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  • Projections and Reflections:Irishness and the Fiftieth Anniversary of the Easter Rising
  • Roisín Higgins (bio)

On 18 March 1966—almost fifty years after the Easter Rising—the Sligo Champion reported that a man from Gurteen was to be returned to Mountjoy Jail in Dublin on remand from a court in Callan, Co. Kilkenny. At the end of the proceedings the prisoner "asked if he could see Nelson's Pillar," and "Justice Coughlan told him he could get a glimpse of it on the way."1 It was not really the monument to Nelson, but rather the rubble it had recently become, which had prompted the prisoner's curiosity. The pillar on O'Connell Street glorifying the famous admiral who had won the Battle of Trafalgar had been blown up ten days previously by a group of maverick republicans. The Dublin correspondent of the Sligo newspaper was much less enthralled by the destruction of Nelson's monument than was the prisoner from Gurteen; the journalist remarked acidly that while "the men with the child-minds who caused the explosion may be congratulating themselves on having struck a [End Page 11] blow" for Irish freedom, pictures of the aftermath of the explosion "have gone around the world to strengthen the opinion about those wild Irish who are so destructive."2

It might be argued that the blowing up of Nelson's Pillar on 8March operated as a suitable opener for the subsequent fiftieth-anniversary commemoration of the Easter Rising in 1966. That jubilee is often characterized as having projected an aggressive triumphalism in its assertion of Irish nationalism. It was the most elaborate commemoration of the Easter Rising in the state's history and was marked by a week of events across Ireland; its centerpiece was a parade down O'Connell Street, watched by some two hundred thousand people. It was also the first commemoration to be broadcast on the recently established Irish television network, Telefís Éireann, and came at a point when Ireland was acutely conscious of its image in the outside world. The acts of remembrance projected a distinctive self-awareness arising in large part from the size of the perceived audience.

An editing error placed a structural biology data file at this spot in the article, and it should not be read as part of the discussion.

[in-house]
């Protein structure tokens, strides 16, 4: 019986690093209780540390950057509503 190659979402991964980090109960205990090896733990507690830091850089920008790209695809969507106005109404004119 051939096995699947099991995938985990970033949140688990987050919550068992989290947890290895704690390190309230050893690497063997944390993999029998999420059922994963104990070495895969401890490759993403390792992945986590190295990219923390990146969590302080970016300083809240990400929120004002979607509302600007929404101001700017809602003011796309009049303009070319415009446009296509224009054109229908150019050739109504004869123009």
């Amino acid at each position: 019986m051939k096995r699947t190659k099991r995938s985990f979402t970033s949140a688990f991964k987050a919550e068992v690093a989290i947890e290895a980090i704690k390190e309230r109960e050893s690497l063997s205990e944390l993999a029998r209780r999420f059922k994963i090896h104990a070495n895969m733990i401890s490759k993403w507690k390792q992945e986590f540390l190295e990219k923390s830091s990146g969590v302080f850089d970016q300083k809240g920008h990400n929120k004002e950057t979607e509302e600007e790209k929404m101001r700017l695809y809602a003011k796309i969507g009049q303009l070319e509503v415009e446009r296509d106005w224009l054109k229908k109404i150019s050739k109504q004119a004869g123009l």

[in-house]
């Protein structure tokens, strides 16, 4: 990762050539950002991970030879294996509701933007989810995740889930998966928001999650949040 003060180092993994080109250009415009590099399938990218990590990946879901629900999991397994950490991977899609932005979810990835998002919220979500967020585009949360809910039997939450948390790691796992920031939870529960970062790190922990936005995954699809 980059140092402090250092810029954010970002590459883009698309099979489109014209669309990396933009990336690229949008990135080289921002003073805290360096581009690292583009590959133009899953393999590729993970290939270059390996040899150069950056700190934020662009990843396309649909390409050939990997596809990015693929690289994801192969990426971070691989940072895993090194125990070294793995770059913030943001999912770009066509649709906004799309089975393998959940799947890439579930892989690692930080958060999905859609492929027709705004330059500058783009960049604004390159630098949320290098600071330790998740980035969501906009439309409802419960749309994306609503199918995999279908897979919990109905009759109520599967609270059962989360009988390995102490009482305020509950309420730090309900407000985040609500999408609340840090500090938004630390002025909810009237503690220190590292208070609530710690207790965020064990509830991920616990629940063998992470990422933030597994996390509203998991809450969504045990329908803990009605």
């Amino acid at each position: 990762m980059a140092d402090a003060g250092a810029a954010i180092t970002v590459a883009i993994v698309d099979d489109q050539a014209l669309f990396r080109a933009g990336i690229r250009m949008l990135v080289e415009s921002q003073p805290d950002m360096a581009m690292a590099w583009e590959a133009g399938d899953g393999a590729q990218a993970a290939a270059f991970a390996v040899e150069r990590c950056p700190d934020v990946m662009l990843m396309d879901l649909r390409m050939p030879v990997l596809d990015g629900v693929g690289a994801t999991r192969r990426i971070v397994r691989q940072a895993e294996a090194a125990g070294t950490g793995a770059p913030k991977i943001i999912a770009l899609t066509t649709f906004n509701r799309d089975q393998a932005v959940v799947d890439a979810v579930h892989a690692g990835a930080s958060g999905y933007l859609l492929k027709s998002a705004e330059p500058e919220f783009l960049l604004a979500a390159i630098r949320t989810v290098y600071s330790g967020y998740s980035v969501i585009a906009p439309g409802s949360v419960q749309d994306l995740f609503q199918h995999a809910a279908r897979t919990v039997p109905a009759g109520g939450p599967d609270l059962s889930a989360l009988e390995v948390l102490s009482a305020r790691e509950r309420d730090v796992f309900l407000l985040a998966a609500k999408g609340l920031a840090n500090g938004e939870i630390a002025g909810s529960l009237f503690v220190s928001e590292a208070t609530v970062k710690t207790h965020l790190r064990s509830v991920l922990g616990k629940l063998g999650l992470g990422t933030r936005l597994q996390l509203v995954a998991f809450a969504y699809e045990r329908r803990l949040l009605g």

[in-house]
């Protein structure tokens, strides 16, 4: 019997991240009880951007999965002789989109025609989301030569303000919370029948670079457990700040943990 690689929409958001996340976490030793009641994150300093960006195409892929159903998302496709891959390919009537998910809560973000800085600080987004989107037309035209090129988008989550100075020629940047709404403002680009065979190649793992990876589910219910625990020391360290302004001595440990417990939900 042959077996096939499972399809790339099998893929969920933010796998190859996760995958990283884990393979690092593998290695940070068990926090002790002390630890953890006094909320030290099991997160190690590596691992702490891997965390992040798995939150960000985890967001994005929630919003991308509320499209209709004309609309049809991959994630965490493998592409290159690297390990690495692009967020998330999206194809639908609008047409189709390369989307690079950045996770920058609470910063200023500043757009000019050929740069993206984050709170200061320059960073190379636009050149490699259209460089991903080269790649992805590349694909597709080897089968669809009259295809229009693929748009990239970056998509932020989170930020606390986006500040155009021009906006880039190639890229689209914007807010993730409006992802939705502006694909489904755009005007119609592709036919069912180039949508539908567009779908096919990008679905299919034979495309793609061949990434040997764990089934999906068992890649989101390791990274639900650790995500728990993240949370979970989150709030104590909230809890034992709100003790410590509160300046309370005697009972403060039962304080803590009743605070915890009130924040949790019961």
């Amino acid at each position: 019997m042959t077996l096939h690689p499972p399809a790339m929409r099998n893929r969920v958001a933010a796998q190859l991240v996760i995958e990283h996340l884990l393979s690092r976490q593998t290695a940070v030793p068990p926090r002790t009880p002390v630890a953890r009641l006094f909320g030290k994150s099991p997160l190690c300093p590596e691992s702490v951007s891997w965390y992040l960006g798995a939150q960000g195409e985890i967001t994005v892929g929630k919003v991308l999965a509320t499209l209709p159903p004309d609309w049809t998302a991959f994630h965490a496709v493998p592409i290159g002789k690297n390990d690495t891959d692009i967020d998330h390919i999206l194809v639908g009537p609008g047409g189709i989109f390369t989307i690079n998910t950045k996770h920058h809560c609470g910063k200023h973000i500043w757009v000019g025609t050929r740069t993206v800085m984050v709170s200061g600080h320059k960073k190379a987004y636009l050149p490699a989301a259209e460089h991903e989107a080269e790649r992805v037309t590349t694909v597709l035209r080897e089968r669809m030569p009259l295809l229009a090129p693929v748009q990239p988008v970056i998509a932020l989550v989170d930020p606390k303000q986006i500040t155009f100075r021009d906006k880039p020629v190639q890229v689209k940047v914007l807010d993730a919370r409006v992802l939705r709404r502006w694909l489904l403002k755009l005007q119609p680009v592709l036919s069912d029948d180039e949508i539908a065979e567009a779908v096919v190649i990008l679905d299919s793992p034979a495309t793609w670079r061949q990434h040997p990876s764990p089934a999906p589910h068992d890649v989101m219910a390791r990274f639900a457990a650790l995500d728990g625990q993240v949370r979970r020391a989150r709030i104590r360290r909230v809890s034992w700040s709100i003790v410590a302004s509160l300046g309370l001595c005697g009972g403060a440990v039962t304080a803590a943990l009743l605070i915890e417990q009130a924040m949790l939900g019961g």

The anniversary occurred at a significant moment for the Republic. Under Taoiseach Seán Lemass the emphasis—economically, socially, politically, and rhetorically—was on modernization. The government was moving the Republic toward membership in the European Economic Community, a free-trade agreement with Britain (made effective on 1 July 1966), and improved relations with Northern Ireland. The old political coordinates definitely appeared to be shifting. In fact, what was placed on view during the jubilee was not an introspective preoccupation with the past, but rather a keen desire to project outward a more positive view of Ireland and its future. The task was more difficult than is suggested by the common image of the commemoration as a moment of unrestrained self-congratulation. Domestically, long-standing economic and social problems provided ample ammunition for those wishing to indict the state and its governing party. The languishing position of the Irish language, the continuation of partition, and the scale of emigration gave added force to the charge that the ideals of the Easter-week rebels had not been achieved. As a result, underneath the external bravado of the state's commemoration of the 1916 Rising lay a significant [End Page 12] undercurrent of uncertainty and ambivalence. This was also true in relation to the promotion of the anniversary abroad.

The Politics of Promoting the Rising

The central message that Irish diplomats intended to convey to an international audience during the fiftieth anniversary of the Easter Rising was that Ireland was a modern, forward-looking nation. This required a degree of management for an anniversary that purported to be celebrating a moment from the past involving an attack on Britain in the midst of the First World War. Moreover, under certain readings of Irish history, the Easter Rising could be viewed as an act of rejection of the modernity associated with the British empire, and indeed as confirmation of Ireland's backwardness. It therefore seemed important that the event be promoted as a positive assertion of independence rather than...


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